Federal parliament has apologised to late Australian sprinter Peter Norman for the way he was treated after participating in a "black power'' salute at the 1968 Mexico Olympics.

Labor MP Andrew Leigh said it was disappointing that it was not until after Norman's death in 2006 that Australia had realised the impact he made toward racial equality.

At Dr Leigh's insistence, the lower house on Thursday moved a motion recognising Norman's athletic prowess, his bravery and that apologised for his exclusion from the 1972 Munich Games and his treatment in years afterwards.

After winning silver in the 200m in Mexico - in 20.06 seconds, which remains the Australian record - Norman stood in solidarity with his fellow medallists, US athletes, Tommie Smith and John Carlos, at the medal ceremony as they gave the "black power'' salute.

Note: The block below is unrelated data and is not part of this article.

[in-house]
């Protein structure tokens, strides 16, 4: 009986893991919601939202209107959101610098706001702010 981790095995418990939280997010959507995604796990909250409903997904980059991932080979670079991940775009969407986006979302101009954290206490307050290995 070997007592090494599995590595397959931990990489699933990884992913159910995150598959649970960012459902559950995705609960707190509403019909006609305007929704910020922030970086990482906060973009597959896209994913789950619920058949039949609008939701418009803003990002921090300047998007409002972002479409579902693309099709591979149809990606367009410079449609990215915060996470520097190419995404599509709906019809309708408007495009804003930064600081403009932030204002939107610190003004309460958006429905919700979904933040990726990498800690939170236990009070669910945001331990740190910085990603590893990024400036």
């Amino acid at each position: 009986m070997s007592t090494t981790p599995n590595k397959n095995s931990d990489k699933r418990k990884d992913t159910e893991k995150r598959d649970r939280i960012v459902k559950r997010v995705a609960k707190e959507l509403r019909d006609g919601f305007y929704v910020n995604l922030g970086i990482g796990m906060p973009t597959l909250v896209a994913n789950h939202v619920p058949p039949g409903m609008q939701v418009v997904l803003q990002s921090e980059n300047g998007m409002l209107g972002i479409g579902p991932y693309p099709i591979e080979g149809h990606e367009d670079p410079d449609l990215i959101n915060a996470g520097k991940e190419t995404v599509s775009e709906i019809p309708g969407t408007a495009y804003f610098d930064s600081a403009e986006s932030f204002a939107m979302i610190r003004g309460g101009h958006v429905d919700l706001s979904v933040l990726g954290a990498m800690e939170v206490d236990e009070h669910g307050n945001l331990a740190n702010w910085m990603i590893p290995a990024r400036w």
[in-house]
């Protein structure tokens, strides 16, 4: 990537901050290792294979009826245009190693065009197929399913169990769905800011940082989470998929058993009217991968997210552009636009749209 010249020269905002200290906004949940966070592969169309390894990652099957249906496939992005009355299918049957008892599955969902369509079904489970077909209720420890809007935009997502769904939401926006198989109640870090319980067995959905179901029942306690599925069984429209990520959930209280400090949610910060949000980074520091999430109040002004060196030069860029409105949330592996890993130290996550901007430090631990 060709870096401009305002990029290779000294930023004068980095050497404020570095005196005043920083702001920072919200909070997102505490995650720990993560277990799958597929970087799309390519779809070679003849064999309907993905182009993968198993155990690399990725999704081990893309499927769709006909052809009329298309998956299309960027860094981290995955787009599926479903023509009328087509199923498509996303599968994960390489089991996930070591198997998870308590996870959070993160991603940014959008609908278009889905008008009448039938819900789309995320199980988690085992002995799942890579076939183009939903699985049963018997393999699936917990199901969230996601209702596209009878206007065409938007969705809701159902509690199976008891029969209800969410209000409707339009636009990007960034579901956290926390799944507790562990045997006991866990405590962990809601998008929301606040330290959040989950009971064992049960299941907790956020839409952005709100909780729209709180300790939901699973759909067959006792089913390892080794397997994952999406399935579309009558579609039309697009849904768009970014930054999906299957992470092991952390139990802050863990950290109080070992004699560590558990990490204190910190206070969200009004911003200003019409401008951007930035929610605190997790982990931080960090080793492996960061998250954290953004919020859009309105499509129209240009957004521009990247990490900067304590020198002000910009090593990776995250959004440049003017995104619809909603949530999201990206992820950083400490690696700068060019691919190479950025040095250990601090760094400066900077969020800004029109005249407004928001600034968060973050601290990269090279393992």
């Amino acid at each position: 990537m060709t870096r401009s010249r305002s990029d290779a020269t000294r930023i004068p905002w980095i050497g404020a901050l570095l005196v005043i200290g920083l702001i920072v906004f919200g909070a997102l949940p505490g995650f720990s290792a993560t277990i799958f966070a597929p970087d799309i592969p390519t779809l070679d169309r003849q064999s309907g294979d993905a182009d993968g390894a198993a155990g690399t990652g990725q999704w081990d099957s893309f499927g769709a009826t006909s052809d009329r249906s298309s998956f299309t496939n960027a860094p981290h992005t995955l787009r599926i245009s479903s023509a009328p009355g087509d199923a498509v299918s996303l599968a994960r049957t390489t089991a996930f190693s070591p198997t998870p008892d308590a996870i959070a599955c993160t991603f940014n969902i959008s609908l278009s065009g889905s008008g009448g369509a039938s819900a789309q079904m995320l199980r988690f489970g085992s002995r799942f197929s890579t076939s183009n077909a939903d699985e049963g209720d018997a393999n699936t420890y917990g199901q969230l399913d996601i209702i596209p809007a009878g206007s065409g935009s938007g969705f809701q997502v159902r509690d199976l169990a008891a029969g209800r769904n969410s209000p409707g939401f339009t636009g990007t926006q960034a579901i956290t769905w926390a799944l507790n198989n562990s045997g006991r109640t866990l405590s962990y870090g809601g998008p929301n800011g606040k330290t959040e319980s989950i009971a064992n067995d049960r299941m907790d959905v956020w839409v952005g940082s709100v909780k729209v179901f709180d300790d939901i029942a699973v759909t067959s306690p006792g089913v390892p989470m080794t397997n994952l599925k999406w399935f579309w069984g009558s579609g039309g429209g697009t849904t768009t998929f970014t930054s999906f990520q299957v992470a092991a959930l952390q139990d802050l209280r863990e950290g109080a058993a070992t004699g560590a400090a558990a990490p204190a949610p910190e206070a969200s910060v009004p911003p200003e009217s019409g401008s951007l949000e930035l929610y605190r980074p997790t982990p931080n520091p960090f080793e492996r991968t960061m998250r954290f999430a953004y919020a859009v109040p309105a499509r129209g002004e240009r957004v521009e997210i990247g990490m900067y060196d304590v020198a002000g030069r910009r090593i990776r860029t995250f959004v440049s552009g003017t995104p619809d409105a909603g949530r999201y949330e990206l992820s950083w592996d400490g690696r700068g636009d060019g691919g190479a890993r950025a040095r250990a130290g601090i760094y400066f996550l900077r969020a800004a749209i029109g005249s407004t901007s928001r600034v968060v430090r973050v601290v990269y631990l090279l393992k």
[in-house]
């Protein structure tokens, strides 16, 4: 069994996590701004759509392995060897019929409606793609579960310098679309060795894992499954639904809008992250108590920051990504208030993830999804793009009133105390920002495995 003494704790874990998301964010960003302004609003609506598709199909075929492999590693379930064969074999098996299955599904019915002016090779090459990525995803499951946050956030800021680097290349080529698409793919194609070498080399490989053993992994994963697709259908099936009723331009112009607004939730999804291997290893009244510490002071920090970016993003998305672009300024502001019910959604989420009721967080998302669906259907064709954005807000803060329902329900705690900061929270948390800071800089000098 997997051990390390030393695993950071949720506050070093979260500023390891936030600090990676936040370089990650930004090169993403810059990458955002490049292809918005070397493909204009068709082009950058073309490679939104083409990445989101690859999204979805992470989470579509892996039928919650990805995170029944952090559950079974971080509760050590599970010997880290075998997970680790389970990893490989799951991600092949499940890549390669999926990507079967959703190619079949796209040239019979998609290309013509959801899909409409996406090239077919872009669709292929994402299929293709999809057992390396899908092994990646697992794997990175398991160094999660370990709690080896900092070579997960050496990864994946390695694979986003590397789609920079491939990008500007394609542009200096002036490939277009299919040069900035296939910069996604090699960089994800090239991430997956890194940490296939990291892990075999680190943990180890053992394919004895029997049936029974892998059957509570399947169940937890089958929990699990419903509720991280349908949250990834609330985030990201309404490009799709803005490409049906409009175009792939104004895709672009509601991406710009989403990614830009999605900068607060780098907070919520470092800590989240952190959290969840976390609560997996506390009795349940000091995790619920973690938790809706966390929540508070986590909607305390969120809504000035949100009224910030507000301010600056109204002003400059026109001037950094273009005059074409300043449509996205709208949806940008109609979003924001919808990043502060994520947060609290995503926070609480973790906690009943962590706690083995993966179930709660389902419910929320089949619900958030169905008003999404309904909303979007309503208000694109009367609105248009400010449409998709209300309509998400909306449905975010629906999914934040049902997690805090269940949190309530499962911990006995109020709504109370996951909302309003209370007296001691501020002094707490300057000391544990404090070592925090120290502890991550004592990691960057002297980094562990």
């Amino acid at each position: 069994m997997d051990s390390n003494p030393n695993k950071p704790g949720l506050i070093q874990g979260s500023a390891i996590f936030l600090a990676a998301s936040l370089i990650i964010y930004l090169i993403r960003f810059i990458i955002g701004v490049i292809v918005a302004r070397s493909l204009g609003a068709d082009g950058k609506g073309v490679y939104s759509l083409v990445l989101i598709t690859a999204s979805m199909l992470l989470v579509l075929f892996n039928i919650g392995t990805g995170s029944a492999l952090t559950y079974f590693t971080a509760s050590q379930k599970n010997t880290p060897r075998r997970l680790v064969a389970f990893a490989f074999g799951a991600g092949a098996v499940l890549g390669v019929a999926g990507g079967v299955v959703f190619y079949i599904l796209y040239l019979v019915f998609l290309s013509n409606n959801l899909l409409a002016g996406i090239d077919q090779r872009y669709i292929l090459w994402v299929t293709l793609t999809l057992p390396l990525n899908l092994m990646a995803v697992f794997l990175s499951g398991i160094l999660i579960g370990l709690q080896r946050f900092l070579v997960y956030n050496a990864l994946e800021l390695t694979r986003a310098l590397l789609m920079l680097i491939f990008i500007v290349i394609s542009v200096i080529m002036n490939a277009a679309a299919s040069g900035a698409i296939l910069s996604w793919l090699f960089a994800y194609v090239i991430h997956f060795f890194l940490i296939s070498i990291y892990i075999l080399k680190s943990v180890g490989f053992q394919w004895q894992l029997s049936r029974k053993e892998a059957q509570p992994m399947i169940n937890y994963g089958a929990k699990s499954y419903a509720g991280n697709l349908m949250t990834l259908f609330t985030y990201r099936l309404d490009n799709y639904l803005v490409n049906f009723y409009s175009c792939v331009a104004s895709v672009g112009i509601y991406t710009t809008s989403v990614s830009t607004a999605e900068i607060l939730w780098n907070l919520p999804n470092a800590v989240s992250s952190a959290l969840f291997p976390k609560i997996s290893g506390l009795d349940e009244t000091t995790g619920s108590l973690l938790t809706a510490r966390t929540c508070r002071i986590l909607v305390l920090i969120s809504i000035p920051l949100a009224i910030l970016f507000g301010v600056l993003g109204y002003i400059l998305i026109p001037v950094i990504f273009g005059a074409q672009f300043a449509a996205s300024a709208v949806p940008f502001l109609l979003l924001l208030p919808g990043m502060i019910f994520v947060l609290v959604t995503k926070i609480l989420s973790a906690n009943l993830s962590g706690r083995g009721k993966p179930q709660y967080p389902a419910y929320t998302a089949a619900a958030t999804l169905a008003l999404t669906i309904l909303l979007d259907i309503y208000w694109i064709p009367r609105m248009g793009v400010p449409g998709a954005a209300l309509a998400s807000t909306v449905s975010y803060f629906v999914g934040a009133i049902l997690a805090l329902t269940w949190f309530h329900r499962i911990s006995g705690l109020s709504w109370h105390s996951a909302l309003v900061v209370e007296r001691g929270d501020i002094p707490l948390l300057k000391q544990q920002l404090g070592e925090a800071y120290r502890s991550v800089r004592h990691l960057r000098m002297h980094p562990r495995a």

All three were widely vilified at the time for using the Olympic arena to make a political statement.

But Dr Leigh said Australia now recognised Norman's inspirational role.

The motion was seconded by independent MP Rob Oakeshott, who backed talks to commission a statue in Norman's honour.

It could potentially replicate the statue in San Jose, California, where visitors can stand in Norman's place on the dais.

"That would be a fitting tribute somewhere in Australia,'' Mr Oakeshott said.

The independent MP had a say in a number of private member motions on Thursday, although his own - calling for the states to get more GST revenue for roads - got shut down, even with the support of ex-Labor MP Craig Thomson.

On a motion recognising Australia-Serbia relations, Mr Oakeshott got to his feet to praise everyone who was involved at a function for the Serbian ambassador on Tuesday.

It was hosted by Peter Slipper in the Speaker's courtyard the day the besieged parliamentarian stepped down from the role.


"That could have very easily gone off the rails,'' Mr Oakeshott said.

"But to the Serbian ambassador and to everyone in the chamber who made that work, I say: hats off to you all.''